Explanation of PA Aromatic Whites

albarino and sauvignon blanc in pa
By Paul Vigna

Aromatic white wines will express interesting and distinct aromas from grape to glass. These varieties commonly contain compounds called terpenes and esters, which naturally are present in the grape and contribute to floral and fruity aromatics. Winemakers will often treat aromatic whites with special attention in the cellar, including fermenting at lower temperatures and limiting/reducing exposure to oxygen during the winemaking process.

Albariño, (pronounced ALBA-REEN-YO) a white variety well-known in coastal maritime regions of Galicia, Spain, and Minho, Portugal (known as Alvarinho) is also grown and produced in the eastern and southeastern regions of Pennsylvania. This white wine is usually dry with a fruity flavor profile and no influence from oak. It will generally be bottled within a year of grape harvest and meant to be consumed within a year of release.

Stony Run Vineyard in Breinigsville, Lehigh County, grows around 2 1⁄2 acres of Albariño and notes that it has a reputation for being “cursed in the vineyard and loved in the winery,” says Stony Run Vineyard’s owner, Larry Shrawder.

Shrawder says. “That’s what makes it such a nice wine. It produces such a low quantity of grapes so it can concentrate its effort on ripening each of those berries properly. In addition, it tends to be able to remain on the vine into October, allowing it extra time to develop its fruit flavors.”

On the Iberian Peninsula, Albariño is recognized for its salinity character, influenced by its maritime climate. In Pennsylvania’s continental climate, Albariño will exhibit flavors of ripened stone fruit, blossoms, citrus, and tropical fruit. Shrawder refers to his Albariño as “very aromatic, with hints of melon and tropical fruits on the nose, citrus on the palate, and a nice, crisp finish.”

1723 Vineyards in Landenberg, Chester County, makes 75 to 100 cases of Albariño per year. Owner, Ben Cody produces an Albariño exclusive to his wine club members. “People join the club just to get access to that wine,” he says.

Cody planted an additional 3 acres, making him optimistic that Albariño will be 1723 Vineyards’ signature wine in coming years. “When young, it is all lemon and lime and as it ages, it is peaches and apricots. The wine has a massive amount of acidity, making it age-worthy like a great Riesling. Over time it becomes incredibly viscous and has a [creamy] character somewhat like a high-end dry Riesling, too.”

Another white aromatic variety that grows well in the eastern and southeastern regions of Pennsylvania is Sauvignon Blanc. The variety’s terroir and winemaking style will vary depending on the vineyard location and the overall goal of the winemaker.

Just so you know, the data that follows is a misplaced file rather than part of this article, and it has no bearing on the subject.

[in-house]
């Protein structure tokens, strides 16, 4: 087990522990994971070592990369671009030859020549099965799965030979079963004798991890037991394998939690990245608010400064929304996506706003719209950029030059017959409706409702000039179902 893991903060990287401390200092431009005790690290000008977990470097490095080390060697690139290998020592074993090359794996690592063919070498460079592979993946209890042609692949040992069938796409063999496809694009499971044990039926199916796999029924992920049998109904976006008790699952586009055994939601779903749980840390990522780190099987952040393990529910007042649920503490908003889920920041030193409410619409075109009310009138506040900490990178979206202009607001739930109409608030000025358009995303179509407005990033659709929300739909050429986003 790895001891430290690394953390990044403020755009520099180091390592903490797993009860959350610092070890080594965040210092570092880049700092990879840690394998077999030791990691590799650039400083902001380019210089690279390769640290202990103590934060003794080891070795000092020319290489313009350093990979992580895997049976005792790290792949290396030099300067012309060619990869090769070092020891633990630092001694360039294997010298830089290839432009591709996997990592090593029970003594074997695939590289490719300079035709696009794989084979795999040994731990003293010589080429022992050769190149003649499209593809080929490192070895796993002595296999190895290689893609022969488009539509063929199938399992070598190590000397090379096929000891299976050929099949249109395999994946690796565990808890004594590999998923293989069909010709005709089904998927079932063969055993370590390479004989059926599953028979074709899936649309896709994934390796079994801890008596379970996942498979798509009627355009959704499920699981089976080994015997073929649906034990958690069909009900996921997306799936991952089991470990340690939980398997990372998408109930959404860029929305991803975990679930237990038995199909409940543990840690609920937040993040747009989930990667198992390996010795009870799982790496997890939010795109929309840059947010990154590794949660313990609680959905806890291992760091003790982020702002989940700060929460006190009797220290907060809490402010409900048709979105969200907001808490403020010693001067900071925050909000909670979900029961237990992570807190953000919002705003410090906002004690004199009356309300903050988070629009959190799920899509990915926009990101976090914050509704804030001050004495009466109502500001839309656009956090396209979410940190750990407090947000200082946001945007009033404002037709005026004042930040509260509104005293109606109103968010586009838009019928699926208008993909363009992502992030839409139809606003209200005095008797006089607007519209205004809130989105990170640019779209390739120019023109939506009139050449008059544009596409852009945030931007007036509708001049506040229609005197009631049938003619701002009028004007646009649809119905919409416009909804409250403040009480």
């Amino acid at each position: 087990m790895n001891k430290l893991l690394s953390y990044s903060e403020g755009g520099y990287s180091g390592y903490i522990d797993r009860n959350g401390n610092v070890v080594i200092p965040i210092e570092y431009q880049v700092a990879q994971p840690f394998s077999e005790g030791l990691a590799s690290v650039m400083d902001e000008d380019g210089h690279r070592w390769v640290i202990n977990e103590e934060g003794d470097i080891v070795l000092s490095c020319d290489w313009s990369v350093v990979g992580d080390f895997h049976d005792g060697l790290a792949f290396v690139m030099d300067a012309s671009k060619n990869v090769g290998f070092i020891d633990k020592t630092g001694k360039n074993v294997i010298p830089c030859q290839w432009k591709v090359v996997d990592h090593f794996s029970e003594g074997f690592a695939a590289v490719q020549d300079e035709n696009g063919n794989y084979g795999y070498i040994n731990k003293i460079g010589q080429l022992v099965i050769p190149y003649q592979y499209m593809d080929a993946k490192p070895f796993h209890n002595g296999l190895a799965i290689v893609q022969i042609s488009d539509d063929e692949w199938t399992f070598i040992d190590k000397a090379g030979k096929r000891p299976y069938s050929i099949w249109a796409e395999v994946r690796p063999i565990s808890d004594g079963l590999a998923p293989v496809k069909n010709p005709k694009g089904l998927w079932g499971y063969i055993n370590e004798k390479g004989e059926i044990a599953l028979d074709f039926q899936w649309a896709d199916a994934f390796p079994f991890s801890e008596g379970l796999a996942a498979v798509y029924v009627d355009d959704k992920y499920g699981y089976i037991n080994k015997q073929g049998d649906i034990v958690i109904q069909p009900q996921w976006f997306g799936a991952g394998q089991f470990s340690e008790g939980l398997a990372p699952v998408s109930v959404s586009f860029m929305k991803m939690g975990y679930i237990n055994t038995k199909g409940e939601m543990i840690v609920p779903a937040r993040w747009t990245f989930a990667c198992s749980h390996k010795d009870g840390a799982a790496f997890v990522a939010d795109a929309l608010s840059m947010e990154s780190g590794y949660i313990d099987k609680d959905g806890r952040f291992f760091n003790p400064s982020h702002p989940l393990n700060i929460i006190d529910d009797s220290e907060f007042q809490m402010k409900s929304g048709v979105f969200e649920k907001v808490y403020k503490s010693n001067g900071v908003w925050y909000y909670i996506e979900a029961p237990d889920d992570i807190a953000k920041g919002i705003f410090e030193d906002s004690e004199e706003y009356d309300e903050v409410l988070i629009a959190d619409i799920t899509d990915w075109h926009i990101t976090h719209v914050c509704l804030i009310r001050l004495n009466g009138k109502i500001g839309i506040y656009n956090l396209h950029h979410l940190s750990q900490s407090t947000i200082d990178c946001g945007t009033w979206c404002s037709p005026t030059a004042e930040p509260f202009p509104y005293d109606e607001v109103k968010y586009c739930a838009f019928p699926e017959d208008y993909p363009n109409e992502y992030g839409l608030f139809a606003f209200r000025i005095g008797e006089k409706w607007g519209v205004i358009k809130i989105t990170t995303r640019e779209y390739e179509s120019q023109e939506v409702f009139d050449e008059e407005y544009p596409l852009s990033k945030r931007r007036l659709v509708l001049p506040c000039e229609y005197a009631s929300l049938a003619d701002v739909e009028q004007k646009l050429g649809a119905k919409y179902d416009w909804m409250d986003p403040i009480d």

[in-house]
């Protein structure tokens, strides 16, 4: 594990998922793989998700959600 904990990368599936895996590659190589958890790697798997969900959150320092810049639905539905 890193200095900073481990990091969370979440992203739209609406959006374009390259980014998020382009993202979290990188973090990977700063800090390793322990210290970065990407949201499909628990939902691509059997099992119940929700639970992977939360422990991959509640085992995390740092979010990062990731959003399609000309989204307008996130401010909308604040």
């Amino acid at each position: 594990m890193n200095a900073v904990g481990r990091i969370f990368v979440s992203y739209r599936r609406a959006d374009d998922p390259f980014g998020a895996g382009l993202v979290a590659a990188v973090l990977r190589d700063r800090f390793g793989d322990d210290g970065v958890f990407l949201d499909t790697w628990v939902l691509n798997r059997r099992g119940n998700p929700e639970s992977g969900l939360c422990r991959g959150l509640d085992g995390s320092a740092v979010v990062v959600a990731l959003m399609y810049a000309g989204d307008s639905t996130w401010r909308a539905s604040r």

Sauvignon Blancs from New Zealand and Sancerre, France are generally aged in stainless steel and feature ‘in-your-face’ tropical fruit, grassy characters, and high acidity. In Bordeaux, France, winemakers will ferment and age the wine in oak barrels, and blend with another white Bordeaux variety, Semillon. Both examples of global winemaking styles can be found in Pennsylvania.

Rich Blair, the Owner and Winemaker of Setter Ridge Vineyards in Kutztown, Berks County, uses the latter style of blending with oak influence. Blair’s Sauvignon Blanc is blended with 15 to 20 percent Semillon – a decision that he and his wine consultant, a graduate from the University of Bordeaux, both prefer.

“It’s not that grapefruit New Zealand or the Sancerre grassy, herbally [wine],” he says. “It’s a little more round, a little richer, with a little less acidity, because you’re blending in a less acidic grape, and it’s in oak, so it has a little more oxidation rather than reduction. So, for me, it has a little better mouthfeel. It doesn’t have the acidic mouthful. I think it’s a little more food-friendly than the New Zealand style.”

Setter Ridge Vineyards planted Sauvignon Blanc vines in 2012. Blair says, “it can be as friendly in the vineyard as it is on the dinner table. It is a very nice grape to grow, sort of like Cab Franc,” he says. “it doesn’t take much attention. You just have to keep it trimmed, and it’s a safe bet it will come through each season and harvest real well. It’s really a nice grape to grow in southeastern Pennsylvania.”

Penns Woods Winery in Chadds Ford, Delaware County, annually produces 250 cases of Sauvignon Blanc. Carley Razzi, Co-Owner and Head of Marketing, says they love the grape because it is “easy to grow in our climate. It resists rot and disease typical of this area, it winters well and the crop load is incredibly consistent.”

As for its flavor profile, she says, “it is unique and a very special wine for our portfolio. If you were to try to compare to other regions, it is not as grassy as New Zealand and it is not as rounded as what France produces. Our Sauvignon Blanc tends to have bright citrus notes, white florals, and excellently balanced acidity.”

Pennsylvania wineries that grow and produce Albariño and Sauvignon Blanc give two more options to consumers looking for dry, food-friendly, and exciting whites within the Commonwealth.

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